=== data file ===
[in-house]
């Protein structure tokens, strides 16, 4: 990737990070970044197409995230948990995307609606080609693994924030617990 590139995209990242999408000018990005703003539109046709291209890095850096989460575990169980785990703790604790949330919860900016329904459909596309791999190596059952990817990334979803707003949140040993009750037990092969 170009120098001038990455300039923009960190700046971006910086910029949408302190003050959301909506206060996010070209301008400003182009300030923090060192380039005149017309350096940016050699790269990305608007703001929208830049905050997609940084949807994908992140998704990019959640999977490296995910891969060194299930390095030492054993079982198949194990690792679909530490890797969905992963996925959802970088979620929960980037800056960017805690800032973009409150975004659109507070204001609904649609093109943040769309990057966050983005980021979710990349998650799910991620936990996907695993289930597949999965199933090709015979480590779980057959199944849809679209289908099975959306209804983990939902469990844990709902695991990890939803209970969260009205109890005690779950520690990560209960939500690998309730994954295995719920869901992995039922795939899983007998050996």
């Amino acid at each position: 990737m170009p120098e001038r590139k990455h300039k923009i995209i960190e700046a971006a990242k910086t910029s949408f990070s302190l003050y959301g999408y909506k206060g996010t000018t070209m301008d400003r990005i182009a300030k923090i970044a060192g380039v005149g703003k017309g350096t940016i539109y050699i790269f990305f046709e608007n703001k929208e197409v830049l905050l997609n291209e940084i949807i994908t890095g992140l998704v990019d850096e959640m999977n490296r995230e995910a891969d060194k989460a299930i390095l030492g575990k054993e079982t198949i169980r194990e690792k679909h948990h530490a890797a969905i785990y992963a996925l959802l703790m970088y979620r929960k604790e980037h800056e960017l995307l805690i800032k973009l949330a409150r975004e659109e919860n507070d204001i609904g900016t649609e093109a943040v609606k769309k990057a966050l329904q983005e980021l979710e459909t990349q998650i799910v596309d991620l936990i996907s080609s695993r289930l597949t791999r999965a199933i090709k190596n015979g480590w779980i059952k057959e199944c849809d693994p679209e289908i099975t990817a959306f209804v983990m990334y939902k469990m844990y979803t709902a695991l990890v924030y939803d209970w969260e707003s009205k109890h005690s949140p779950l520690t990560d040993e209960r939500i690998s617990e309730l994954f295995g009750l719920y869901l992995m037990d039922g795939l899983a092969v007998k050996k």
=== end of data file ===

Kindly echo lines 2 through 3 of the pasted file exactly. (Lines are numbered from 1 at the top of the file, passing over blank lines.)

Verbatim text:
């Protein structure tokens, strides 16, 4: 990737990070970044197409995230948990995307609606080609693994924030617990 590139995209990242999408000018990005703003539109046709291209890095850096989460575990169980785990703790604790949330919860900016329904459909596309791999190596059952990817990334979803707003949140040993009750037990092969 170009120098001038990455300039923009960190700046971006910086910029949408302190003050959301909506206060996010070209301008400003182009300030923090060192380039005149017309350096940016050699790269990305608007703001929208830049905050997609940084949807994908992140998704990019959640999977490296995910891969060194299930390095030492054993079982198949194990690792679909530490890797969905992963996925959802970088979620929960980037800056960017805690800032973009409150975004659109507070204001609904649609093109943040769309990057966050983005980021979710990349998650799910991620936990996907695993289930597949999965199933090709015979480590779980057959199944849809679209289908099975959306209804983990939902469990844990709902695991990890939803209970969260009205109890005690779950520690990560209960939500690998309730994954295995719920869901992995039922795939899983007998050996």
């Amino acid at each position: 990737m170009p120098e001038r590139k990455h300039k923009i995209i960190e700046a971006a990242k910086t910029s949408f990070s302190l003050y959301g999408y909506k206060g996010t000018t070209m301008d400003r990005i182009a300030k923090i970044a060192g380039v005149g703003k017309g350096t940016i539109y050699i790269f990305f046709e608007n703001k929208e197409v830049l905050l997609n291209e940084i949807i994908t890095g992140l998704v990019d850096e959640m999977n490296r995230e995910a891969d060194k989460a299930i390095l030492g575990k054993e079982t198949i169980r194990e690792k679909h948990h530490a890797a969905i785990y992963a996925l959802l703790m970088y979620r929960k604790e980037h800056e960017l995307l805690i800032k973009l949330a409150r975004e659109e919860n507070d204001i609904g900016t649609e093109a943040v609606k769309k990057a966050l329904q983005e980021l979710e459909t990349q998650i799910v596309d991620l936990i996907s080609s695993r289930l597949t791999r999965a199933i090709k190596n015979g480590w779980i059952k057959e199944c849809d693994p679209e289908i099975t990817a959306f209804v983990m990334y939902k469990m844990y979803t709902a695991l990890v924030y939803d209970w969260e707003s009205k109890h005690s949140p779950l520690t990560d040993e209960r939500i690998s617990e309730l994954f295995g009750l719920y869901l992995m037990d039922g795939l899983a092969v007998k050996k």